A MONTH ago a Lindley cyclist followed Team Sky on a training run through Huddersfield.
Now he’s having to avoid potholes hidden by a new road surface.
Mark Hemingway, a Lindley councillor, is a regular cyclist and saw Team Sky, which includes Tour de France winner Bradley Wiggins, training on the hills of Huddersfield on the A640 at Buckstones.
But since then Kirklees Council have resurfaced the road and left it in what Clr Hemingway described as a "dangerous state".
Kirklees Council say it will ask contractors to go back and make changes.
Clr Hemingway said: "Buckstones is probably one of the best cycling roads in the country, used by hundreds of cyclists every week, including myself.
"That was until it was resurfaced last week – now the piles of gravel in the road are dangerous to riders, motorcyclists and walkers.
"The cats eyes have either been completely covered or left so low in the road surface to leave them ineffective.
"The potholes are still there but are harder to spot because the surface dressing has just gone over the holes, and the quality of the surface is so rough it feels like riding on a cobbled street.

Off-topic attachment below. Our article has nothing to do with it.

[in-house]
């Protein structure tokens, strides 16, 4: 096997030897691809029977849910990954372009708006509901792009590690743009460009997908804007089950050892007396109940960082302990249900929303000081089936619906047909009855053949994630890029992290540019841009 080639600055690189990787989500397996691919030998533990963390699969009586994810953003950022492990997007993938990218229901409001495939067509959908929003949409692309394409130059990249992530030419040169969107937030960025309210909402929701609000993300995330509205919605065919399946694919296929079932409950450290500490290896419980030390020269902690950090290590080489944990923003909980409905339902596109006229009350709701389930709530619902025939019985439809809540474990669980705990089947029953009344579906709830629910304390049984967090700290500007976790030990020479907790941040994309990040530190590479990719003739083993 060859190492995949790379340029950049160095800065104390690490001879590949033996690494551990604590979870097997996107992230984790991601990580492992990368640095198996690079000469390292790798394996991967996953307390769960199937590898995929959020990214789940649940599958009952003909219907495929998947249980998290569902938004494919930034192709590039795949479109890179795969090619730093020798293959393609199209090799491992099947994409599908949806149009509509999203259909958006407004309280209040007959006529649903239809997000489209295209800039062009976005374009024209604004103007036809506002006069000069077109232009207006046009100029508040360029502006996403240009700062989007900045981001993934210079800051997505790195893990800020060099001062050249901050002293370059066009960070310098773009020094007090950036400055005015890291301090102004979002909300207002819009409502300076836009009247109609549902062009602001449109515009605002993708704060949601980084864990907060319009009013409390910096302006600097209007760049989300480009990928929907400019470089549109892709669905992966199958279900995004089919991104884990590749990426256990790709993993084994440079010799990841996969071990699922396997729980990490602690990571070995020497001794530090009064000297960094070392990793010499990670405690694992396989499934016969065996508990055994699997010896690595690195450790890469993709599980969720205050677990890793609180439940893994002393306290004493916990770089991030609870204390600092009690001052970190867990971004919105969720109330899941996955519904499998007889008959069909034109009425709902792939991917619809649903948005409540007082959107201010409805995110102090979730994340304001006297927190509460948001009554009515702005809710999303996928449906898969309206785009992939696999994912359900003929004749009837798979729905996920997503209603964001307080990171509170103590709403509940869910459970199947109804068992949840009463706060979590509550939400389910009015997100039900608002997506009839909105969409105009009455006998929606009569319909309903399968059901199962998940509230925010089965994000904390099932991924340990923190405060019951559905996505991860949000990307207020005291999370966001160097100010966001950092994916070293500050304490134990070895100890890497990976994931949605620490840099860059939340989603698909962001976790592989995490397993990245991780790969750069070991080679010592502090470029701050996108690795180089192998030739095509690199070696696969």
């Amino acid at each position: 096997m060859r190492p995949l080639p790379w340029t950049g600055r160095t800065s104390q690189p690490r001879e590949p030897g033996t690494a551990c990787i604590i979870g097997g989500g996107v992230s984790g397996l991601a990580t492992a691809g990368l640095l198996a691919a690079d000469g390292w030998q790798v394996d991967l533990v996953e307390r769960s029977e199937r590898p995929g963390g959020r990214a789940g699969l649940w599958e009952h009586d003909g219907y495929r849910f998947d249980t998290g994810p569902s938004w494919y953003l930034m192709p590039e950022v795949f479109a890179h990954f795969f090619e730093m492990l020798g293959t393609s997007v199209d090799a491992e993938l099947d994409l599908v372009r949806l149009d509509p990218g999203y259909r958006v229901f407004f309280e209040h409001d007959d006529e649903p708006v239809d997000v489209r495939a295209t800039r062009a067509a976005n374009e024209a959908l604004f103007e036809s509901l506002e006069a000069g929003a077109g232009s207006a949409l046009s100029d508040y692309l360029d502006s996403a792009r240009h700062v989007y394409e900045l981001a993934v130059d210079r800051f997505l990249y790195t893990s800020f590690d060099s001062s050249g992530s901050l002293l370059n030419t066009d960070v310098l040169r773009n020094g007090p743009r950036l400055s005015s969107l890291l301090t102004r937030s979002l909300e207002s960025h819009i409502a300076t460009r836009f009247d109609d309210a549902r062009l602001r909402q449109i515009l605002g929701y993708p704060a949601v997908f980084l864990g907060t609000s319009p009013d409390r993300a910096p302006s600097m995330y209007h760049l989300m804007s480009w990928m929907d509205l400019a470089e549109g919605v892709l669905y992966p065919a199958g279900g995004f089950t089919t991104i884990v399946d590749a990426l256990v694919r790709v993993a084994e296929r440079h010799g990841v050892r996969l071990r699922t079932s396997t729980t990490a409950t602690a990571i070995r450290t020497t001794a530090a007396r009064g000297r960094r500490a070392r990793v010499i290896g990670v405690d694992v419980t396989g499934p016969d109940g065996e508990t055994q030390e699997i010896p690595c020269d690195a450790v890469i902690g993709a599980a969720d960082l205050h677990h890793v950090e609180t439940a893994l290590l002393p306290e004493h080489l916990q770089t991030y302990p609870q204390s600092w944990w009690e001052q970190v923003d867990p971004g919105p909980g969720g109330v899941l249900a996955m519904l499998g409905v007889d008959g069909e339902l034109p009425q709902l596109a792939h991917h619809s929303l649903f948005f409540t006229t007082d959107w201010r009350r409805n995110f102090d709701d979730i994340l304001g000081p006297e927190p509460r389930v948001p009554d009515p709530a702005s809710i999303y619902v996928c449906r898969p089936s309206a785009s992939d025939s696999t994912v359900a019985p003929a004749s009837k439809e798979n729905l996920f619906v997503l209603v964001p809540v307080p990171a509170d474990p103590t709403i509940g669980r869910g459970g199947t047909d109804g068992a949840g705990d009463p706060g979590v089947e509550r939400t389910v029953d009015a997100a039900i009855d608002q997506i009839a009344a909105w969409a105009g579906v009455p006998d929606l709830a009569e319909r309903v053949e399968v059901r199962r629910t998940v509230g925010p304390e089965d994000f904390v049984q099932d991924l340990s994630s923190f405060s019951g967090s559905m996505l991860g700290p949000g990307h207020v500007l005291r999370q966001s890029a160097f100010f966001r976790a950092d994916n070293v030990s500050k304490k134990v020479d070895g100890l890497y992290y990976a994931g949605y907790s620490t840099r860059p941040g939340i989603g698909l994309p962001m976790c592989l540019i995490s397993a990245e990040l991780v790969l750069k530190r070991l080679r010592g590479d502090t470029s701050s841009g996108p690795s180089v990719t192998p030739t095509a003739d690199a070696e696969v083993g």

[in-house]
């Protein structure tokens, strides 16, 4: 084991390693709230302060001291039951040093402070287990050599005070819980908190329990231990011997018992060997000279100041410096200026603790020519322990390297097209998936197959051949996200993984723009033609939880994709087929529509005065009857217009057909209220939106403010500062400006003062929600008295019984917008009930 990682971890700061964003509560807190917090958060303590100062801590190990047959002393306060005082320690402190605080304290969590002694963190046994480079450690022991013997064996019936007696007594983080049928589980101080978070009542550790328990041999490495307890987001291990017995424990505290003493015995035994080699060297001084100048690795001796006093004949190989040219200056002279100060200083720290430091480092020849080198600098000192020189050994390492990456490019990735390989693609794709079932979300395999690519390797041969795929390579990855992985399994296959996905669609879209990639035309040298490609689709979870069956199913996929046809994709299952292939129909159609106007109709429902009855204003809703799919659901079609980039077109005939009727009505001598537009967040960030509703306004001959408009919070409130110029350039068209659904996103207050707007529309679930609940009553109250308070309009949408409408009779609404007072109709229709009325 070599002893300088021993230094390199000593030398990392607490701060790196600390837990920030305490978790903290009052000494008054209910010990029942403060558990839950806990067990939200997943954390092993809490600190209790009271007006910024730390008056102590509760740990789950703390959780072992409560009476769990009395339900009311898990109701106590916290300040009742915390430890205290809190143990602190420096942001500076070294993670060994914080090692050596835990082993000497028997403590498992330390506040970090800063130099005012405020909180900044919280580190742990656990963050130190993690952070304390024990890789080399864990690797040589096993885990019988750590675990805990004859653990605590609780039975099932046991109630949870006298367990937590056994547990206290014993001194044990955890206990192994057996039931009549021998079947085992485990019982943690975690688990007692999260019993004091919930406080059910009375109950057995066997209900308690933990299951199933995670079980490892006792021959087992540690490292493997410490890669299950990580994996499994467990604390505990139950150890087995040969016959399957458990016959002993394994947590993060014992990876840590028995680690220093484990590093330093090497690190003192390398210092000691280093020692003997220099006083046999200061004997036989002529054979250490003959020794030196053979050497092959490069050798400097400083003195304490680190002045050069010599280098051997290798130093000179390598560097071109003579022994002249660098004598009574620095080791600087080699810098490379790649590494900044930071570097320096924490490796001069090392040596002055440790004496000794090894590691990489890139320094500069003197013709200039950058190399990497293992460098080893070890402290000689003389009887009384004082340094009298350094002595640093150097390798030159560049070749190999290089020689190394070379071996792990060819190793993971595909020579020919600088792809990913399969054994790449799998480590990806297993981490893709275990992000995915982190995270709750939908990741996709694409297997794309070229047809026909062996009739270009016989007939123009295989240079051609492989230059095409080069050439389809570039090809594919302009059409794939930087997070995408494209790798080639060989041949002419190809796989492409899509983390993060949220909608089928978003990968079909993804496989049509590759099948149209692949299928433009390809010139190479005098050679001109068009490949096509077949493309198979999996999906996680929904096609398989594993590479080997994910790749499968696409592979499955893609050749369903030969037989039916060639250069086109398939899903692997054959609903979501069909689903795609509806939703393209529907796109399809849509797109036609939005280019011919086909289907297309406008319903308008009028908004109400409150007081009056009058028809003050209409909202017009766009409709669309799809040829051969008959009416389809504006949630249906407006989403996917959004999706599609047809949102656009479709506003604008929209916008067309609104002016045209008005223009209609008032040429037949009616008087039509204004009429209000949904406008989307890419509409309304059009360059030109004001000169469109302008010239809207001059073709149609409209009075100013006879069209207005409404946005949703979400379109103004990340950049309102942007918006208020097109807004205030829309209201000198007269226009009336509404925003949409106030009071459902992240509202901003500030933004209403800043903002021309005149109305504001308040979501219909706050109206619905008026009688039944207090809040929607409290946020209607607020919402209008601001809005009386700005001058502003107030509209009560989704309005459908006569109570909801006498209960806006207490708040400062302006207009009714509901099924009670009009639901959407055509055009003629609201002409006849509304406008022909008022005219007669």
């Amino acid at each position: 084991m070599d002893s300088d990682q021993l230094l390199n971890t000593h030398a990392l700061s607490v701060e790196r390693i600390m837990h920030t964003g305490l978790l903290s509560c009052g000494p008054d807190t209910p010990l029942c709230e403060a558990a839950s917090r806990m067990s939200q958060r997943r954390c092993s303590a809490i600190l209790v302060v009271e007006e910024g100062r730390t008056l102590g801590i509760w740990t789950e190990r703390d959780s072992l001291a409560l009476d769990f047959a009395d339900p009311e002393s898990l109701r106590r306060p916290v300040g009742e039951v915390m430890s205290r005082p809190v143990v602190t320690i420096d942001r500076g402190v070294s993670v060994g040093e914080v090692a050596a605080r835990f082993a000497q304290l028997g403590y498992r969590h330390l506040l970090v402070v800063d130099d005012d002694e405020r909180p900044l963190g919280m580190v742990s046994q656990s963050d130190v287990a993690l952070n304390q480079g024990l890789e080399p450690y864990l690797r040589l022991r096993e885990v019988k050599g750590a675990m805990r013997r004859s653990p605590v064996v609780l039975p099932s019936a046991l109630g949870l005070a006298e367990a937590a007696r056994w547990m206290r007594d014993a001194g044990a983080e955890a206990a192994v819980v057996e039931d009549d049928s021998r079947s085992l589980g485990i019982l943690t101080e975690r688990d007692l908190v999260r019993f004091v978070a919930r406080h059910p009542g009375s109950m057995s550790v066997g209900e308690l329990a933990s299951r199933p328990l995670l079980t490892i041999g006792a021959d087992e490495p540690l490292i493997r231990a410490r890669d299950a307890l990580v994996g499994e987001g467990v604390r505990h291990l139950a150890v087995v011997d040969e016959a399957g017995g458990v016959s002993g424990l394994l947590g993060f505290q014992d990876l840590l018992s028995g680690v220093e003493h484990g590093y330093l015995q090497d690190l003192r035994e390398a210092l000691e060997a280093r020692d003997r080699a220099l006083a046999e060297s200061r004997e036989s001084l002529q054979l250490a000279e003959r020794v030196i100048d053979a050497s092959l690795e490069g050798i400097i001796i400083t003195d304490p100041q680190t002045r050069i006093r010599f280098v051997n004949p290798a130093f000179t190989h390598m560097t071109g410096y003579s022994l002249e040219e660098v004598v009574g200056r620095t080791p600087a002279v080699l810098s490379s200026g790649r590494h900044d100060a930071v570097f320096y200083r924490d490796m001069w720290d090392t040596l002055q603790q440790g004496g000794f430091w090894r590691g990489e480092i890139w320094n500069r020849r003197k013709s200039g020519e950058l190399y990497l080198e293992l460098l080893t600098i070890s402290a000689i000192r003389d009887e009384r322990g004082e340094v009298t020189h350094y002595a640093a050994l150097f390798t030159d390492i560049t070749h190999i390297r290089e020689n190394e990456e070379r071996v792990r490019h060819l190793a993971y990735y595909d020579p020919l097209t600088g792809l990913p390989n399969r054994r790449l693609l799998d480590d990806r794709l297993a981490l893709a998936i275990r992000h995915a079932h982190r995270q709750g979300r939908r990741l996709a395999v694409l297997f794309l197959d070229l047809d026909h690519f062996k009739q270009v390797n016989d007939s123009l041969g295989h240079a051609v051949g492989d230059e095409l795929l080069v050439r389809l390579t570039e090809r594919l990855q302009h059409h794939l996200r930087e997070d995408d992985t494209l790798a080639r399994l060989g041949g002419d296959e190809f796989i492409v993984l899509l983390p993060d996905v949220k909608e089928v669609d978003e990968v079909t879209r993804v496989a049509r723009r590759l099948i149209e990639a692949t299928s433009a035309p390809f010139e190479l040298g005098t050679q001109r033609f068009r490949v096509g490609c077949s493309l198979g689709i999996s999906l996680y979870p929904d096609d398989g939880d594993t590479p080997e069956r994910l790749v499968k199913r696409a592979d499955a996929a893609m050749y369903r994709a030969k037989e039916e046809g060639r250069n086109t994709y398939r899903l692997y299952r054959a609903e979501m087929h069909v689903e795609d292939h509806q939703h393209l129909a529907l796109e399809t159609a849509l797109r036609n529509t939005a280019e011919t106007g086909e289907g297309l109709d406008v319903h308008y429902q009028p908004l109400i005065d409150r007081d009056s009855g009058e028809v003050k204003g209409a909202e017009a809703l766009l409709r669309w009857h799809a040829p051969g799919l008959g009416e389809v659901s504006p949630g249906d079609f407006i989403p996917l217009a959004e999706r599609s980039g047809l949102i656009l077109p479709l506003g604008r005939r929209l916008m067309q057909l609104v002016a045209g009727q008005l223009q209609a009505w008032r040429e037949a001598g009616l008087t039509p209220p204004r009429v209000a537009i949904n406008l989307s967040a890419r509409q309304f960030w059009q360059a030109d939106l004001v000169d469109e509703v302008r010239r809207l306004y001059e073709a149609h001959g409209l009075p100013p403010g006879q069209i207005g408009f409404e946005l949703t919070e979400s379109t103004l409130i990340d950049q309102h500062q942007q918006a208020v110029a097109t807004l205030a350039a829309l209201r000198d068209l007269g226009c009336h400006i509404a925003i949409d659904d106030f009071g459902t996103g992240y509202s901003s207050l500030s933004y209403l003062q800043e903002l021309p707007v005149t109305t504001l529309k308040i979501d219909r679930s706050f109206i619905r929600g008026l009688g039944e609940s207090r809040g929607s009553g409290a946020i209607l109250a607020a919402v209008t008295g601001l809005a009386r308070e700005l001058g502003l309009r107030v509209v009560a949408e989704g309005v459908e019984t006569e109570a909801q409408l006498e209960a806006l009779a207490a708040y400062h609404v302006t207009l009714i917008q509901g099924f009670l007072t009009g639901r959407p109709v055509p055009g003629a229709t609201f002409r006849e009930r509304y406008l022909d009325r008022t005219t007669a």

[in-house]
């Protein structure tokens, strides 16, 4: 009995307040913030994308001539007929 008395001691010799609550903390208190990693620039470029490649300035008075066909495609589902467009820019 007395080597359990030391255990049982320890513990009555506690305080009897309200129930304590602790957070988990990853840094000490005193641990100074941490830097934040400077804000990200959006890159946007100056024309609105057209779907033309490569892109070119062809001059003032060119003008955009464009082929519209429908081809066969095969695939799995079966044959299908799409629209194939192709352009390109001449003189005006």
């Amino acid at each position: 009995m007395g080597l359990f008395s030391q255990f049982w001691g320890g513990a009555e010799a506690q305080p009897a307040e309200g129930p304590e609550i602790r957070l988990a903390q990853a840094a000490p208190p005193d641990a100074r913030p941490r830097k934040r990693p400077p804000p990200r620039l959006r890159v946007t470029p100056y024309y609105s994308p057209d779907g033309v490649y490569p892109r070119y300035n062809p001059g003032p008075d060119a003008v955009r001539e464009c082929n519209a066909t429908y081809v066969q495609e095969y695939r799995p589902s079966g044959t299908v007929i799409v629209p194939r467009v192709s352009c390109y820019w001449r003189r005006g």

"The road is now in a dangerous state."
As more people are encouraged to get on their bikes after British success in cycling in the Olympics and Tour de France, he fears for riders’ safety.
Yorkshire is bidding to host a stage of the Tour de France, with tourism chiefs working to securing a deal that would bring the road race to the region in 2016.
The opening two days of the Tour de France – known as the Grand Depart – are held outside France once every two years and keen cyclists are promoting Holme Moss to feature if Yorkshire is successful in its bid.
Clr Hemingway added: "We’ve just had a British winner in the Tour de France, we’re wanting the tour to visit Yorkshire for one of its stages, let’s hope the quality of our roads doesn’t have them heading back for the ferry, or worse still, going to Scotland instead."
A spokesman for Kirklees Council said the road had been resurfaced by a technique known as surface dressing, used by local authorities to extend road life and improve skid resistance.
He added: "Kirklees covers roughly 200 sites a year and without this work our roads would deteriorate much more quickly and require much more expensive and disruptive repair in the future to keep them safe and useable.
"Around 80% of our road network has been protected in this way at some time.
"Patching repairs on the A640 and the surface dressing were vital particularly because of the exposed location of the road and once work was done, contractors returned to sweep loose chippings – a normal part of the process – within 24 hours and as further accumulations occurred.
"We have required the contractors to return to carry work on the cats eyes covered by the work, so warning signs for all road users will stay in place."